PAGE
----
The John Lewis Partnership is scrapping its defined-benefit pension scheme as the group battles to cut costs.
The partnership, which owns the John Lewis & Partners department store business and sister retailer Waitrose & Partners, said the scheme linked to workers’ final salaries would be replaced by a defined contribution scheme.
John Lewis will match staff payments of up to 8% of salary. After three years of service, workers’ pension pots will get an additional 4% of pay from the company, whether or not they pay into the scheme themselves.
The changes, which come into effect from April next year, will impact the partnership’s nearly 84,000 workers and save the business £80m a year in pension costs.
The partnership had been one of the few UK companies still offering staff a link to final salaries in its pension scheme, but has made the move in a bid to reduce costs in an increasingly turbulent retail market.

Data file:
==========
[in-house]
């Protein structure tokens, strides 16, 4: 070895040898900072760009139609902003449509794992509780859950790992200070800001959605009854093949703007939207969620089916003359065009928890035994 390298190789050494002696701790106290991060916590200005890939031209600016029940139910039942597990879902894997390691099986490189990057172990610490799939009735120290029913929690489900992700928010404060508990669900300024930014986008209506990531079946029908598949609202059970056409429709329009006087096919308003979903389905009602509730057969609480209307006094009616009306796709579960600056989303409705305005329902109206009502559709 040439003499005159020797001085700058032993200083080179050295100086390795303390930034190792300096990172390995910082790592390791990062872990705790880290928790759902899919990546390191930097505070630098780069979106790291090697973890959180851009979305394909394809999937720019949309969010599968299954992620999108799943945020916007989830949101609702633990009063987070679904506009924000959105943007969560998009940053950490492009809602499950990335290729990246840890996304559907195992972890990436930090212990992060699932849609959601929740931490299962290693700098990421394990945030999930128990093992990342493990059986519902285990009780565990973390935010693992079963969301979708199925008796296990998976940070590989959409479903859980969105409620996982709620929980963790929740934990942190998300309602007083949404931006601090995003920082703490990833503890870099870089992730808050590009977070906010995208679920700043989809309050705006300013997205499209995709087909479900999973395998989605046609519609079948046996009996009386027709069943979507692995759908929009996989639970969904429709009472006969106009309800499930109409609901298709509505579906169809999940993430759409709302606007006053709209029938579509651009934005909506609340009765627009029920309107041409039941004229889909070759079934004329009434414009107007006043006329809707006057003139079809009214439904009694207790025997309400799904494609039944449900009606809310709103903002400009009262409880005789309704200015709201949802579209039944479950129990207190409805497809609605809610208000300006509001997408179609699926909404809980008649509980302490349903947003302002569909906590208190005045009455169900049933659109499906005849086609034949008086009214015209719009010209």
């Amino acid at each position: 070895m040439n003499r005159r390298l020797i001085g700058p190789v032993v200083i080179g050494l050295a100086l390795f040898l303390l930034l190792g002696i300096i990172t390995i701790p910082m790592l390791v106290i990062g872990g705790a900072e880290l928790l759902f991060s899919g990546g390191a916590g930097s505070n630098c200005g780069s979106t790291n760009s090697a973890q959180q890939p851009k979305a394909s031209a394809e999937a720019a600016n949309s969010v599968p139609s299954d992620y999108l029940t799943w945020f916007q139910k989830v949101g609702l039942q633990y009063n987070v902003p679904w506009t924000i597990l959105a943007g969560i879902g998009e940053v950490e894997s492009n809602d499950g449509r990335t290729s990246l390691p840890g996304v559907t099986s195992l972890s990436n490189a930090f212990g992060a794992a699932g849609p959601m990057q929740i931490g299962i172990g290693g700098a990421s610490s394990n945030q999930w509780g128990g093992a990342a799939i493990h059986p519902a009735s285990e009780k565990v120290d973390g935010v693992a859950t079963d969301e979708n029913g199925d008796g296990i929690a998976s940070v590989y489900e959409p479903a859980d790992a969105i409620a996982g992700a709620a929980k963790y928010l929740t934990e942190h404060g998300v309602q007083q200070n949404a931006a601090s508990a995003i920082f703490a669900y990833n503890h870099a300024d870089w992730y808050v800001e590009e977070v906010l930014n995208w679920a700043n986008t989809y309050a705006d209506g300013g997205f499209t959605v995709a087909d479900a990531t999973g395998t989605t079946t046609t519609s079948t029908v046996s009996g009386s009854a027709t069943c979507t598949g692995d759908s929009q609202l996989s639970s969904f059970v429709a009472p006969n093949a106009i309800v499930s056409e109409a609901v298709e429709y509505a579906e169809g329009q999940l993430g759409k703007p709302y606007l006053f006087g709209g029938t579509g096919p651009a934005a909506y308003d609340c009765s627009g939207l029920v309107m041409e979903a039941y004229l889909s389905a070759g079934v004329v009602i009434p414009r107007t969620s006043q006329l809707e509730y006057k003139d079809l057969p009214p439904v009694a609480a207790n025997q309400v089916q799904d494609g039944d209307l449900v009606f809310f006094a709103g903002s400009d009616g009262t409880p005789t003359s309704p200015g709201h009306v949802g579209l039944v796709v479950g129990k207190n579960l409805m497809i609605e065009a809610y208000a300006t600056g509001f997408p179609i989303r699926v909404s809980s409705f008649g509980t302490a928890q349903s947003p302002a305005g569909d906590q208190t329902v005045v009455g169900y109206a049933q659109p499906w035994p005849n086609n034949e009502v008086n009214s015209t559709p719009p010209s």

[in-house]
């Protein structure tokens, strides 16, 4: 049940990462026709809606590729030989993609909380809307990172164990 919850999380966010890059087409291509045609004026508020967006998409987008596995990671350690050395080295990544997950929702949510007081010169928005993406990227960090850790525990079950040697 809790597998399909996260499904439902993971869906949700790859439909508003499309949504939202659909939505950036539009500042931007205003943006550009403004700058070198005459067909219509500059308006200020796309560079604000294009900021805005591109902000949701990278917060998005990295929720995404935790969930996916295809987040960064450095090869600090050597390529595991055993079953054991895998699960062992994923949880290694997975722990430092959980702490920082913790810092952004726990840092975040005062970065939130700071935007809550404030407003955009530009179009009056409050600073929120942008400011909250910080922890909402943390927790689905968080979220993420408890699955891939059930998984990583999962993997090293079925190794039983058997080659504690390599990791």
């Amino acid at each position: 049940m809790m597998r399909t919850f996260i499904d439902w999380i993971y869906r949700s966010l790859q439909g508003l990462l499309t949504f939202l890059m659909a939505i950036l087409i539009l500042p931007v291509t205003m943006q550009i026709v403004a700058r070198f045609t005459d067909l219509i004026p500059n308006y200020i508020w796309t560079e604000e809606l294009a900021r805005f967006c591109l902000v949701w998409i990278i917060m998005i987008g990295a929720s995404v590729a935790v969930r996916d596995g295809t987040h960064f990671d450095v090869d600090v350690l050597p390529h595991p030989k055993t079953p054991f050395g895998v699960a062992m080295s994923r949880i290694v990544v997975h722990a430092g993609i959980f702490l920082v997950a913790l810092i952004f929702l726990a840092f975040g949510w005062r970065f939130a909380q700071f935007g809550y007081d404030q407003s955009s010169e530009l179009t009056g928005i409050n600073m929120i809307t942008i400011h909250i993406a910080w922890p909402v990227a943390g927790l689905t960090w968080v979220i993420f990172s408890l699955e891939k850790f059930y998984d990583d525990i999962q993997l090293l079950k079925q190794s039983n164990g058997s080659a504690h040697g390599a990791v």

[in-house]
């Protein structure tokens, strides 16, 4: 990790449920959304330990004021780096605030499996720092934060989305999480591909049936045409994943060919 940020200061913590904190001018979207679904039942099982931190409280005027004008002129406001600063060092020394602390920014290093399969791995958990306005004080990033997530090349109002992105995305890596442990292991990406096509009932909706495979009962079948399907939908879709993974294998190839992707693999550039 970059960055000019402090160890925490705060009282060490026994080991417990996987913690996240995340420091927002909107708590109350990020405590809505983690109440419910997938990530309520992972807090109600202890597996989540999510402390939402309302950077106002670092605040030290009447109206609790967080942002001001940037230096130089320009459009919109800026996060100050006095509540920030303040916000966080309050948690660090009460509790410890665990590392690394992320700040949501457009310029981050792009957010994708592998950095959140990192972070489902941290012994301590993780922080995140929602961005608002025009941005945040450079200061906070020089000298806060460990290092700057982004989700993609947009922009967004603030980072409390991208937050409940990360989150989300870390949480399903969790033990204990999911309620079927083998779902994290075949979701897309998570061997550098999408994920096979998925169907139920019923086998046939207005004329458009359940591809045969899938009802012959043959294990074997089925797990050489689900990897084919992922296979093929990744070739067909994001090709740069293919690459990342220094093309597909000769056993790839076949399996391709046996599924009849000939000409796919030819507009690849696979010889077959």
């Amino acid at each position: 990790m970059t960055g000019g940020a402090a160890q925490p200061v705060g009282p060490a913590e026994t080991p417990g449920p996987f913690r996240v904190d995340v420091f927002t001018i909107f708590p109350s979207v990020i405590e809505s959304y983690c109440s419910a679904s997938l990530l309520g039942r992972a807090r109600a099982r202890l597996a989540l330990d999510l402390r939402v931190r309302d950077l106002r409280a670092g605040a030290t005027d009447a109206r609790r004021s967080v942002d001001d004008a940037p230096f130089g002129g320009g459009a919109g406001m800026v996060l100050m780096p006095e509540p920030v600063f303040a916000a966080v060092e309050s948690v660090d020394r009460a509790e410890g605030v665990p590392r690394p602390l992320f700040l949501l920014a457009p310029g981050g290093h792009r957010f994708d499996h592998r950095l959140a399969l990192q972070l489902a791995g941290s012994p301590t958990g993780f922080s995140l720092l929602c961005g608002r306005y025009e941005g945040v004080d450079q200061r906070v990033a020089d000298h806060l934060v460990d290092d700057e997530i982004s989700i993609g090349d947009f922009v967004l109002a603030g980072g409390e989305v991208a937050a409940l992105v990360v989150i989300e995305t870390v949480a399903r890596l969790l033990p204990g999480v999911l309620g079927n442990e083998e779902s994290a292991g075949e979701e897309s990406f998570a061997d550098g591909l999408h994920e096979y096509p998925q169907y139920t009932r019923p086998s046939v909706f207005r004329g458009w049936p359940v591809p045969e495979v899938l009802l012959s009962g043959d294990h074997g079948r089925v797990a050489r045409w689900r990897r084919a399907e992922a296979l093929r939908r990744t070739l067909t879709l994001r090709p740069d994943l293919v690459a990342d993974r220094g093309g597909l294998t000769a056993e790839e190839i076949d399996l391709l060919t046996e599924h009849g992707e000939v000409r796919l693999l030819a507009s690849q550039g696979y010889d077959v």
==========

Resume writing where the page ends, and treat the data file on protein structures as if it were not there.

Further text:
John Lewis had already switched to a hybrid pension model four years ago and slashed its annual bonus to 3% last year – the lowest level for 66 years – after profits tumbled.
The group had matched all staff contributions of up to 4.5% and gave workers pension payments worth 1/120th of their final salary for every year of service without employees having to make a contribution to the scheme.
But John Lewis said the new salary scheme would be “more affordable, supporting the partnership’s strategy of improving its long-term financial sustainability”.
JLP is investing heavily to reinvent its department store portfolio and grow its online business as it adapts to rapidly changing shopper habits.
John Lewis has also been hit by discounting at troubled rivals House of Fraser and Debenhams, with its ‘never knowingly undersold’ promise forcing it to price match such businesses and eating into margins.
It has also closed stores and cut jobs amid rising costs including the national living wage, the apprenticeship levy and increases to business rates.
Against an already difficult backdrop, the uncertain political environment following the Brexit vote and stagnant wage growth has prompted a slowdown in consumer spending.